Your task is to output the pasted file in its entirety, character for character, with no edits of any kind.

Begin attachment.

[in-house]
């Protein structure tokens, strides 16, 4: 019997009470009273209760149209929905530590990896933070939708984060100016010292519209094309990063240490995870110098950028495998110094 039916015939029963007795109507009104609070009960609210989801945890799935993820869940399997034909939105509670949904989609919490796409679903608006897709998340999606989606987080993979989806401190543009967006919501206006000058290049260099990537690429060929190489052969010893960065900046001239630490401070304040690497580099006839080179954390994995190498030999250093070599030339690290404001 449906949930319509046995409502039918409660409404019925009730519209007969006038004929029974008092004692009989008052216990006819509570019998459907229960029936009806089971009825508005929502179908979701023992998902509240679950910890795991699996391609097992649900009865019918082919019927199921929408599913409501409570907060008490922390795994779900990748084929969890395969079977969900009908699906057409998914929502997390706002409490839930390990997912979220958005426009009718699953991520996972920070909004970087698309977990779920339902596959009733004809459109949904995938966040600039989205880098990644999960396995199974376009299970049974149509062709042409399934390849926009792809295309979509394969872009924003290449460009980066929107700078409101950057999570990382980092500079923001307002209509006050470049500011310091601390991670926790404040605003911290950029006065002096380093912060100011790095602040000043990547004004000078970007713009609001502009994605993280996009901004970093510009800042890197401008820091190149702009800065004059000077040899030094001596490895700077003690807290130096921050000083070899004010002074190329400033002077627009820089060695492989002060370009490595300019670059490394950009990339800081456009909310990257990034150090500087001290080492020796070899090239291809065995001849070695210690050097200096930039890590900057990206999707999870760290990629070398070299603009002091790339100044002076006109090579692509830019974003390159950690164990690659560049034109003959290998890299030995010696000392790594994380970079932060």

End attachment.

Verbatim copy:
[in-house]
């Protein structure tokens, strides 16, 4: 019997009470009273209760149209929905530590990896933070939708984060100016010292519209094309990063240490995870110098950028495998110094 039916015939029963007795109507009104609070009960609210989801945890799935993820869940399997034909939105509670949904989609919490796409679903608006897709998340999606989606987080993979989806401190543009967006919501206006000058290049260099990537690429060929190489052969010893960065900046001239630490401070304040690497580099006839080179954390994995190498030999250093070599030339690290404001 449906949930319509046995409502039918409660409404019925009730519209007969006038004929029974008092004692009989008052216990006819509570019998459907229960029936009806089971009825508005929502179908979701023992998902509240679950910890795991699996391609097992649900009865019918082919019927199921929408599913409501409570907060008490922390795994779900990748084929969890395969079977969900009908699906057409998914929502997390706002409490839930390990997912979220958005426009009718699953991520996972920070909004970087698309977990779920339902596959009733004809459109949904995938966040600039989205880098990644999960396995199974376009299970049974149509062709042409399934390849926009792809295309979509394969872009924003290449460009980066929107700078409101950057999570990382980092500079923001307002209509006050470049500011310091601390991670926790404040605003911290950029006065002096380093912060100011790095602040000043990547004004000078970007713009609001502009994605993280996009901004970093510009800042890197401008820091190149702009800065004059000077040899030094001596490895700077003690807290130096921050000083070899004010002074190329400033002077627009820089060695492989002060370009490595300019670059490394950009990339800081456009909310990257990034150090500087001290080492020796070899090239291809065995001849070695210690050097200096930039890590900057990206999707999870760290990629070398070299603009002091790339100044002076006109090579692509830019974003390159950690164990690659560049034109003959290998890299030995010696000392790594994380970079932060």